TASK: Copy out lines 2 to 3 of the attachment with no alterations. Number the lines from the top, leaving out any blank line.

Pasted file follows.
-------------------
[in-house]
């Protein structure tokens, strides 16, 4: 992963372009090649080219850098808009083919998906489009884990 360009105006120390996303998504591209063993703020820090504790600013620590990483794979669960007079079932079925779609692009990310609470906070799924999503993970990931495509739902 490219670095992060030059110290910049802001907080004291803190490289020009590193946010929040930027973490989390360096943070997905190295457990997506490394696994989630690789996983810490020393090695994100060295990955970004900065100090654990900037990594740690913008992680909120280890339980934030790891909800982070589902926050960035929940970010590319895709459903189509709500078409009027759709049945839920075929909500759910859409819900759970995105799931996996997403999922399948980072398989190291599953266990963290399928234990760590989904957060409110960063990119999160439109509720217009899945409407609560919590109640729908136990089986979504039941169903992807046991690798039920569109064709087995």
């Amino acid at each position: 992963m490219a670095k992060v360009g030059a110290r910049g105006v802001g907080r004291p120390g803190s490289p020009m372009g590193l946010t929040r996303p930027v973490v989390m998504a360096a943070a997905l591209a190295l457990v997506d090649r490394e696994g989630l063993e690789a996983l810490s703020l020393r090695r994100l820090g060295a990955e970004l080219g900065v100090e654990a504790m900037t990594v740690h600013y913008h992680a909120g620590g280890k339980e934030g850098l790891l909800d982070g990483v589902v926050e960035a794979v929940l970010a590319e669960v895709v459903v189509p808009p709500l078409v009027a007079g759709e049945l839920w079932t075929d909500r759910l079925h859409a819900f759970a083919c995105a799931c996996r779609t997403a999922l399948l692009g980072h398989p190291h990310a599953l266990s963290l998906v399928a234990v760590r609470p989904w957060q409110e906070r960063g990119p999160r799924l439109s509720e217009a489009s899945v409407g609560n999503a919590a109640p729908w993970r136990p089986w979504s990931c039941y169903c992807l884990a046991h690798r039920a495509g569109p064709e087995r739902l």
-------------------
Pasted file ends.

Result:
């Protein structure tokens, strides 16, 4: 992963372009090649080219850098808009083919998906489009884990 360009105006120390996303998504591209063993703020820090504790600013620590990483794979669960007079079932079925779609692009990310609470906070799924999503993970990931495509739902 490219670095992060030059110290910049802001907080004291803190490289020009590193946010929040930027973490989390360096943070997905190295457990997506490394696994989630690789996983810490020393090695994100060295990955970004900065100090654990900037990594740690913008992680909120280890339980934030790891909800982070589902926050960035929940970010590319895709459903189509709500078409009027759709049945839920075929909500759910859409819900759970995105799931996996997403999922399948980072398989190291599953266990963290399928234990760590989904957060409110960063990119999160439109509720217009899945409407609560919590109640729908136990089986979504039941169903992807046991690798039920569109064709087995």
């Amino acid at each position: 992963m490219a670095k992060v360009g030059a110290r910049g105006v802001g907080r004291p120390g803190s490289p020009m372009g590193l946010t929040r996303p930027v973490v989390m998504a360096a943070a997905l591209a190295l457990v997506d090649r490394e696994g989630l063993e690789a996983l810490s703020l020393r090695r994100l820090g060295a990955e970004l080219g900065v100090e654990a504790m900037t990594v740690h600013y913008h992680a909120g620590g280890k339980e934030g850098l790891l909800d982070g990483v589902v926050e960035a794979v929940l970010a590319e669960v895709v459903v189509p808009p709500l078409v009027a007079g759709e049945l839920w079932t075929d909500r759910l079925h859409a819900f759970a083919c995105a799931c996996r779609t997403a999922l399948l692009g980072h398989p190291h990310a599953l266990s963290l998906v399928a234990v760590r609470p989904w957060q409110e906070r960063g990119p999160r799924l439109s509720e217009a489009s899945v409407g609560n999503a919590a109640p729908w993970r136990p089986w979504s990931c039941y169903c992807l884990a046991h690798r039920a495509g569109p064709e087995r739902l």